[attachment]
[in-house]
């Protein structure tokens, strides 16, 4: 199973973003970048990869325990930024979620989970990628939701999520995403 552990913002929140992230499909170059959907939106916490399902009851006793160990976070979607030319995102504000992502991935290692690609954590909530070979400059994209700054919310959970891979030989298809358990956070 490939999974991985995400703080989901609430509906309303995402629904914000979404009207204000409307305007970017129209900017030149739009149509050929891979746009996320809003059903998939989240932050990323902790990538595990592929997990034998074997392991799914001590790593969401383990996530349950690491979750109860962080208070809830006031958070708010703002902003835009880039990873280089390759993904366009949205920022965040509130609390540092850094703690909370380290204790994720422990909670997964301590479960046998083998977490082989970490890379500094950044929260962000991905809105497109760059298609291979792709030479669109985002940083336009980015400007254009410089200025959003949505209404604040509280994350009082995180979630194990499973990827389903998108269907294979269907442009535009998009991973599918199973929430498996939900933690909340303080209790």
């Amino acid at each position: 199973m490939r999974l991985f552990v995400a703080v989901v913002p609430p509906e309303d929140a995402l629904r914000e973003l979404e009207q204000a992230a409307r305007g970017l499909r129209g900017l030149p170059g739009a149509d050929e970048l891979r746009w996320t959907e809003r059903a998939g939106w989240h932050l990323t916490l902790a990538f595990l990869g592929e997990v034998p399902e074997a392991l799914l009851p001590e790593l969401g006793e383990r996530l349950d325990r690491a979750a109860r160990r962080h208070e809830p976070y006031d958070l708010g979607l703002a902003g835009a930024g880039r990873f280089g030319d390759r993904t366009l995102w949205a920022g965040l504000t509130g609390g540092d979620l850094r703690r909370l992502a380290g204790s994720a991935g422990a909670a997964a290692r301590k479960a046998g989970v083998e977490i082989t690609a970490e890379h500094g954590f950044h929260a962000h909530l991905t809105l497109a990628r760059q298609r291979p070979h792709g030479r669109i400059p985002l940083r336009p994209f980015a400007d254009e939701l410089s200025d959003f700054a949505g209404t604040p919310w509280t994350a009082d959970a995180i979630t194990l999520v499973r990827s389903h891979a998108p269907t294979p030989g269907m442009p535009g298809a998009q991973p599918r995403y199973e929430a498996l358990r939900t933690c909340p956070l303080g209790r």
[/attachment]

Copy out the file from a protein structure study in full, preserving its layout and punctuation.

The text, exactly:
[in-house]
């Protein structure tokens, strides 16, 4: 199973973003970048990869325990930024979620989970990628939701999520995403 552990913002929140992230499909170059959907939106916490399902009851006793160990976070979607030319995102504000992502991935290692690609954590909530070979400059994209700054919310959970891979030989298809358990956070 490939999974991985995400703080989901609430509906309303995402629904914000979404009207204000409307305007970017129209900017030149739009149509050929891979746009996320809003059903998939989240932050990323902790990538595990592929997990034998074997392991799914001590790593969401383990996530349950690491979750109860962080208070809830006031958070708010703002902003835009880039990873280089390759993904366009949205920022965040509130609390540092850094703690909370380290204790994720422990909670997964301590479960046998083998977490082989970490890379500094950044929260962000991905809105497109760059298609291979792709030479669109985002940083336009980015400007254009410089200025959003949505209404604040509280994350009082995180979630194990499973990827389903998108269907294979269907442009535009998009991973599918199973929430498996939900933690909340303080209790």
């Amino acid at each position: 199973m490939r999974l991985f552990v995400a703080v989901v913002p609430p509906e309303d929140a995402l629904r914000e973003l979404e009207q204000a992230a409307r305007g970017l499909r129209g900017l030149p170059g739009a149509d050929e970048l891979r746009w996320t959907e809003r059903a998939g939106w989240h932050l990323t916490l902790a990538f595990l990869g592929e997990v034998p399902e074997a392991l799914l009851p001590e790593l969401g006793e383990r996530l349950d325990r690491a979750a109860r160990r962080h208070e809830p976070y006031d958070l708010g979607l703002a902003g835009a930024g880039r990873f280089g030319d390759r993904t366009l995102w949205a920022g965040l504000t509130g609390g540092d979620l850094r703690r909370l992502a380290g204790s994720a991935g422990a909670a997964a290692r301590k479960a046998g989970v083998e977490i082989t690609a970490e890379h500094g954590f950044h929260a962000h909530l991905t809105l497109a990628r760059q298609r291979p070979h792709g030479r669109i400059p985002l940083r336009p994209f980015a400007d254009e939701l410089s200025d959003f700054a949505g209404t604040p919310w509280t994350a009082d959970a995180i979630t194990l999520v499973r990827s389903h891979a998108p269907t294979p030989g269907m442009p535009g298809a998009q991973p599918r995403y199973e929430a498996l358990r939900t933690c909340p956070l303080g209790r």